There is no one correct way to generate a risk response, but here are several principles which can be used as a guide. The risk response should be:
- Cost effective relative to the significance of the risk
- Scaled to the magnitude of the risk
- Agreed upon by the applicable project stakeholders
- Achievable and realistic
Implementing a risk response plan requires the appropriate levels of time and funding. This should be planned for in the project budget or another strategy developed to ensure the project does not go over budget or behind schedule because of unforeseen events.
After planning risk responses, changes to other areas of the project management plan could be necessary, such as schedule, cost, and scope.
According to the Project Management Body of Knowledge (PMBOK), a risk register is developed prior to the development of a risk response plan. This is is an itemized list of the important risk events that could affect the project’s critical success factors. The risks are prioritized based on their two underlying elements, probability and impact.
Risk = Probability x Impact
An example risk register would look like this:
|1||Haul truck breaks down||10%||$50,000||$5,000|
|2||Weather makes haul road impassable||20%||$50,000||$10,000|
|3||Truck drivers call in sick||2%||$20,000||$400|
Alternatively, for small projects, the Probability and Impact score can be a 1-10 scale and the Risk Score is a simple multiplication.
Risk Response Plan Example
In the above risk register, Risk #2 is the most important risk, followed by Risk #1 and lastly Risk #3. The necessity of risk response plans is a judgment call dependent on the severity of the risks. Maybe none of the risks need a response plan. But most of the time it is prudent to include at least one. Let’s develop a risk response plan for Risk #2.
- Determine trigger condition: What defines bad weather? Who decides it is bad enough?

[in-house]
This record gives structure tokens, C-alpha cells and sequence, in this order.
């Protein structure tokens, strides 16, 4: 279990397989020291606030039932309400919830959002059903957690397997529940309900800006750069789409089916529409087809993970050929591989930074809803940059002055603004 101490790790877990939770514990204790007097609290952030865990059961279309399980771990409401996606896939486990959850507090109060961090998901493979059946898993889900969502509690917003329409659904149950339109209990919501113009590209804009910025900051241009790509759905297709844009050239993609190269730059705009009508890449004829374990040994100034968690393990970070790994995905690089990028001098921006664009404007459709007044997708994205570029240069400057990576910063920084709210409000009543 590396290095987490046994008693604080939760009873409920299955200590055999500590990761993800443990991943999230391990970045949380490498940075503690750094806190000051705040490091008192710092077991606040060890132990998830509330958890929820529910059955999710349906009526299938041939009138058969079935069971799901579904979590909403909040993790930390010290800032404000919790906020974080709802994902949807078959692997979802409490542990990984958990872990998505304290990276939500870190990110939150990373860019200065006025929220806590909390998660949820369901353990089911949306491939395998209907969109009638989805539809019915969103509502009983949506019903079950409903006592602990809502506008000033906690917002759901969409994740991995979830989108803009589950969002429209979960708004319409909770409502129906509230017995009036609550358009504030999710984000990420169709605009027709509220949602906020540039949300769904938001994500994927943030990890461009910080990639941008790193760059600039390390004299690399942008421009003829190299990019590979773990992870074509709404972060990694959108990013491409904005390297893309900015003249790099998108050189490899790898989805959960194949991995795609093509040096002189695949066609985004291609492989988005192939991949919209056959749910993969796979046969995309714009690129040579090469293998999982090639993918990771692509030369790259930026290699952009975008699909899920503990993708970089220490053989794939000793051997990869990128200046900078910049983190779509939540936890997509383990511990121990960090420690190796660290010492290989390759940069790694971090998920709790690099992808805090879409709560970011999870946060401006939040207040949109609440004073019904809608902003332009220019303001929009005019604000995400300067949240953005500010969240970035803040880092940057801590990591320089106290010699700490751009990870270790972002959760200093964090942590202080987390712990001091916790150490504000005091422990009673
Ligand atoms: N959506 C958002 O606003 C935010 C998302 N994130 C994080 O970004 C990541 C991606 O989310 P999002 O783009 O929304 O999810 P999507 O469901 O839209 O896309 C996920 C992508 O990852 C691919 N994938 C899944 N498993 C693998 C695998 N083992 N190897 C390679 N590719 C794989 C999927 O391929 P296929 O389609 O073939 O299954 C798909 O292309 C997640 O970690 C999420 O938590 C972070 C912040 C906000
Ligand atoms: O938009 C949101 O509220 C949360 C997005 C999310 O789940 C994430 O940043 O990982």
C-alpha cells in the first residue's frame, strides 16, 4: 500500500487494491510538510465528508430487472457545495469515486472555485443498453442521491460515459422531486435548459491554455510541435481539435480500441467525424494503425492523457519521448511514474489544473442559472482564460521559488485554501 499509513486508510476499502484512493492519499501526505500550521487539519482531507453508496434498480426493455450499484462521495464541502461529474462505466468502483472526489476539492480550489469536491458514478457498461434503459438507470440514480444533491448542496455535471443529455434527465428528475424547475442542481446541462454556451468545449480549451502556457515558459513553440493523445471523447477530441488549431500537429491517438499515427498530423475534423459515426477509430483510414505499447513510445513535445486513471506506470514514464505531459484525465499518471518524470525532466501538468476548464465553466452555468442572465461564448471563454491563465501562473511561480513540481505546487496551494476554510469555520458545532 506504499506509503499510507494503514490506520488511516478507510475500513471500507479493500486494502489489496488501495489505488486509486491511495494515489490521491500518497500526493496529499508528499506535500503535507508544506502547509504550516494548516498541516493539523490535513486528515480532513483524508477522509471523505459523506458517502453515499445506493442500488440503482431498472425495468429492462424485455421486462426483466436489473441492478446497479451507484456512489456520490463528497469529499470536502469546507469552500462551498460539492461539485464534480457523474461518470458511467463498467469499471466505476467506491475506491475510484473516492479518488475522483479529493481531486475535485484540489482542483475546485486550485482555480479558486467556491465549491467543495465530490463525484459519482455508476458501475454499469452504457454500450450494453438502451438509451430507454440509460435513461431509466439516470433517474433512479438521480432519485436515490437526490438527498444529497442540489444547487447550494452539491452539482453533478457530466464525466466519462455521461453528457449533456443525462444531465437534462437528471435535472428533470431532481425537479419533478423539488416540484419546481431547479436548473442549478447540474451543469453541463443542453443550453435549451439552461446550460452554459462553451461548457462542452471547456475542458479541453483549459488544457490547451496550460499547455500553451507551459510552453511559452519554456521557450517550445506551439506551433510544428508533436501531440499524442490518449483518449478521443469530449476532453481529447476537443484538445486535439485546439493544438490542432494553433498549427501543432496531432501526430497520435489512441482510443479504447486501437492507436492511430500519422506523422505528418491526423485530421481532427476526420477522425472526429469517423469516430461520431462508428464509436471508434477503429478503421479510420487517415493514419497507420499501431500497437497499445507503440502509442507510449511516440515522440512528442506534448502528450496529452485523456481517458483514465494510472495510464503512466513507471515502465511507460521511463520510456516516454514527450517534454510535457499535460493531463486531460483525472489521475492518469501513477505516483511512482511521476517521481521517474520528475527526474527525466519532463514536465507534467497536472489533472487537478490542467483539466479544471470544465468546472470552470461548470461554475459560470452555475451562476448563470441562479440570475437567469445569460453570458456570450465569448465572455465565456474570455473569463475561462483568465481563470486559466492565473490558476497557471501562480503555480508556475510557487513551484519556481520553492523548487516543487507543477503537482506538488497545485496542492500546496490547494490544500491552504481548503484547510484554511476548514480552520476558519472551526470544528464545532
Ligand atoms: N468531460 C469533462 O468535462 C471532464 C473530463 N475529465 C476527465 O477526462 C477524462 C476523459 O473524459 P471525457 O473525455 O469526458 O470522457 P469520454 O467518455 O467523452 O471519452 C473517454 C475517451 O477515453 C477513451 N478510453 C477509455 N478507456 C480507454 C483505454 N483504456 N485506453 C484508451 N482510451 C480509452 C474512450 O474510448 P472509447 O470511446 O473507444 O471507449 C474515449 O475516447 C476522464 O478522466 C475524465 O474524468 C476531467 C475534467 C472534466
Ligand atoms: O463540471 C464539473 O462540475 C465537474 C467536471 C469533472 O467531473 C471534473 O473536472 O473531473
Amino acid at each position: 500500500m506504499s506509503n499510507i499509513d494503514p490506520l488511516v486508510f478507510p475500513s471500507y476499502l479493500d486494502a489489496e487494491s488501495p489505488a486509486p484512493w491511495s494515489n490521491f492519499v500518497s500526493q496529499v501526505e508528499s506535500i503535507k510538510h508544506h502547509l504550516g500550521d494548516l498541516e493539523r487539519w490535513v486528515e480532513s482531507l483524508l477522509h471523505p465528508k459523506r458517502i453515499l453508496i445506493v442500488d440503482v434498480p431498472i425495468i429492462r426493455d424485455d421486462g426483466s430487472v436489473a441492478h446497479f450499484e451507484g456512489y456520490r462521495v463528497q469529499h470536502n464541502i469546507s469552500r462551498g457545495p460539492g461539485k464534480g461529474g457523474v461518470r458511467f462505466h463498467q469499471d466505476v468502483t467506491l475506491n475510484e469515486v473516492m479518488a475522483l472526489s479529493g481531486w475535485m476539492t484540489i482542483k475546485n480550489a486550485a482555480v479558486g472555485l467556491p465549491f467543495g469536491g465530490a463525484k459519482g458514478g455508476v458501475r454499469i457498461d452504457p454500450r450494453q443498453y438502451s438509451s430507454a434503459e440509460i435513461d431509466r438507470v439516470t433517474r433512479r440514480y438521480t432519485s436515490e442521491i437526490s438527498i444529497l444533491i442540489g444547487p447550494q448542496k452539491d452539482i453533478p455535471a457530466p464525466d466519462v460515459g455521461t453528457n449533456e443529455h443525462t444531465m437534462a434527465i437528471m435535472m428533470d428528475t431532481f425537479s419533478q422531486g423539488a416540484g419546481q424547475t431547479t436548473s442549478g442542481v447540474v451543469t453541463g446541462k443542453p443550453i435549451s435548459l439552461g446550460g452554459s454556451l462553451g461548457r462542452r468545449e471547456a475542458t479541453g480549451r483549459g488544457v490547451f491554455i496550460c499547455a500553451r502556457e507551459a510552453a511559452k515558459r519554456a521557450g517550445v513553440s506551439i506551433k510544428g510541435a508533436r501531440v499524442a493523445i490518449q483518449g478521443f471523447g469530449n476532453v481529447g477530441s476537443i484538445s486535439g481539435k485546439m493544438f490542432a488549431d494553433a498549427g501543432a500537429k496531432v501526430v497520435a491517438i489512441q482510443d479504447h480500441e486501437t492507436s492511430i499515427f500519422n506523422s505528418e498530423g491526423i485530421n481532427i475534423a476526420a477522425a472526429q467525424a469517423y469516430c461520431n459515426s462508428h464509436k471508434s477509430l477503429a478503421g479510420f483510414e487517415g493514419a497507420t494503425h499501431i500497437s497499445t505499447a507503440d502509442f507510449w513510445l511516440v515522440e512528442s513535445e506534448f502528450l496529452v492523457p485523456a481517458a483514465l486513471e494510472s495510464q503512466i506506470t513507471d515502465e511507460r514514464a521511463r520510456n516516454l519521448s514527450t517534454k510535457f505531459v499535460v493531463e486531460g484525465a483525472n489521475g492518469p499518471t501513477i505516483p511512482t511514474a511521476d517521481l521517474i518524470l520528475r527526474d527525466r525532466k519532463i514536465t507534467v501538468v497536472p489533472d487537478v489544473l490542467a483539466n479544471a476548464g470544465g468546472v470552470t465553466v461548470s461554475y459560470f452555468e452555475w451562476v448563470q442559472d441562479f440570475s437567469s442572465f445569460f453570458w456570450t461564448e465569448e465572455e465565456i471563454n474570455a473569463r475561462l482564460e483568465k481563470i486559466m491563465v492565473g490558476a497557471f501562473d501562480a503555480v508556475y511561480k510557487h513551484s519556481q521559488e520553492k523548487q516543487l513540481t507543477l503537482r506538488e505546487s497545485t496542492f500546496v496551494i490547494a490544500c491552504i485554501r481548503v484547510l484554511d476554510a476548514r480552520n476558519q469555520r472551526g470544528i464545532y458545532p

“Trigger Condition: The site foreman drives the haul road each morning and decides whether the haul road is safe for haul trucks”
- Decide which risk response type to use: Avoid, transfer, mitigate, or accept.
Mitigate by re-assigning the haul trucks to move other materials down the highway.
- Develop the response plan: Utilize the checklist above. It must be:
- Cost effective
- Scaled to the magnitude of the risk
- Agreed upon by stakeholders
“The project manager will mitigate the impact of the lack of production by re-assigning the haul trucks to haul other materials that need to be moved but can be moved down the paved highway.”
Note that this response falls into the category of risk mitigation, not avoidance, because there is no change to the project’s scope, schedule, or objectives. Avoidance would be creating a condition whereby the haul road does not have to be used anymore.
Communication during a crisis can be more important than the response itself. Therefore, because the strength of the response to an unexpected event is often judged on communication, it is important that the risk register and response plans be communicated to the applicable stakeholders.
Because of this, the risk register and response plans should be communicated to the appropriate stakeholders in advance, i.e. during project planning. Then, when an unexpected event occurs the stakeholders will not only be more supportive of the response, but the final judgment will be much more favorable. The project manager will be off to a running start.
When you Need a Risk Response Plan
A proper risk management plan does not need to include response plans for all risks within the risk register. The risk register contains all risks that are significant enough to warrant tracking and monitoring. It is not feasible nor necessary to develop response plans for every one.
All risks fall within a continuum. On the one extreme it does not affect the project enough to warrant tracking and monitoring. In the middle, the event should be tracked and monitored but response plans do not need to be developed in advance. And on the other extreme, the risk is substantial enough that a response plan needs to be developed.
Generally, risk response plans are required for risks that are high in both probability and impact. For example, a nuclear power repair project might have response plans developed for radiation exposure events.